[WEB SECURITY] Exploiting User-Agent XSS
owasp at intern0t.net
owasp at intern0t.net
Wed Jun 8 05:09:01 EDT 2011
Instead of just talking about how it may be possible to conduct XSS attacks vis
User-Agents with current up to date technology and referring to your own website
whenever possible, why don't you just provide this mailing list with relevant
If you know a way, the amount of time it takes to write a reply as your previous
to this mailing list, is the same as it takes to provide a relevant example. I'm
sorry, but all I see is talk, and old irrelevant examples.
The only possible way I know, is to trick the user into a scheme that could look
1. User clicks a short URL link, which redirects the user to a spoofed website
that looks like the target site.
2. The target site, makes a request on behalf of the user with a modified user
agent, conducting the XSS attack, and of course it returns the output.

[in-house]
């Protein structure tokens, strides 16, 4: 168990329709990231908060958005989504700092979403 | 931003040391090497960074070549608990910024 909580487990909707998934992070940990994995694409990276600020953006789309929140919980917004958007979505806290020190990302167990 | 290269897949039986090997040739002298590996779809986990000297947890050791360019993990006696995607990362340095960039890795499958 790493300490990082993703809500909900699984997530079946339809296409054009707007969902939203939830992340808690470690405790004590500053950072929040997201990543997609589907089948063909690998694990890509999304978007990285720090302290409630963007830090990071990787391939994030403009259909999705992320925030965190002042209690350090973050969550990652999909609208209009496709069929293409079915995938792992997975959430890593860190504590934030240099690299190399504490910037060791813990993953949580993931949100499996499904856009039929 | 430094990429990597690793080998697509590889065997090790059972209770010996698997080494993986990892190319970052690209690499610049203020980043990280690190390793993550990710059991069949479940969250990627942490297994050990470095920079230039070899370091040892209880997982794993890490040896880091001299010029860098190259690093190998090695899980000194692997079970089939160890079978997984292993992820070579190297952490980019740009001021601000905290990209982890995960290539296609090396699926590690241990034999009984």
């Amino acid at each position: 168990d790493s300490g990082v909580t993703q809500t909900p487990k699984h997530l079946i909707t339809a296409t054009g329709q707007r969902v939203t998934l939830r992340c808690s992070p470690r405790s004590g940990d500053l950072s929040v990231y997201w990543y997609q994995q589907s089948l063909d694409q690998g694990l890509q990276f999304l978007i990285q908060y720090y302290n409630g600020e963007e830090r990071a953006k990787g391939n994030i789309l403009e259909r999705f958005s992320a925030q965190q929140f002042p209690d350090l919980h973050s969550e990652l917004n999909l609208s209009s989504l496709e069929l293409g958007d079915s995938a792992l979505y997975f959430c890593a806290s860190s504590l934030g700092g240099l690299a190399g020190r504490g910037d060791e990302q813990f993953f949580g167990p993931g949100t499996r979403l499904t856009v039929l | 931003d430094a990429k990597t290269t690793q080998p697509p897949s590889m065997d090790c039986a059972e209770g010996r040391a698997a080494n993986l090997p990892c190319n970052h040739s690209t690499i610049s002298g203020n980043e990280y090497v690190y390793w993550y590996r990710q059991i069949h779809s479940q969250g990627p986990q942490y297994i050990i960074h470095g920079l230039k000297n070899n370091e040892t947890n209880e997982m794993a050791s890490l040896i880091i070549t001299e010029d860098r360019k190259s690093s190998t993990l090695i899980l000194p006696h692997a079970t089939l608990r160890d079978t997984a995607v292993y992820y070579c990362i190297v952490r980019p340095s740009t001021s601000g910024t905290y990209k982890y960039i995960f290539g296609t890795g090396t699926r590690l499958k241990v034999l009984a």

3. Cross-domain policy, will prevent most critical assets from being accessed,
such as cookies. (If you use Firebug in FireFox, you'll get the usual access
This kind of attack, looks similar to TRACE (XST) attacks, because most if not
all current attack vectors, has been patched a long time ago.
As soon as it's another website, and not the user performing the request,
cross-domain policy will intervene and as previously stated, make possible
exploitation even harder.
There is an impact of User Agent XSS, but I'd profile it as low, due to the
requirements for a successful attack to work.
If you should have a way, of conducting XSS attacks vis User Agents, without
making any website or program (which is manually installed), perform the HTTP
request, then I'd like to see it.
On June 7, 2011 at 4:50 PM MustLive <mustlive at websecurity.com.ua> wrote:
> Hi Michal and guys!
> Last week I've already wrote two articles: 1st one - Sending server headers
> in Flash (on which I'd be referencing in 2nd article) and 2nd one - XSS
> attacks via User-Agent header (http://websecurity.com.ua/5195/). The topic
> is large, so I was needed to split it into two articles. And in second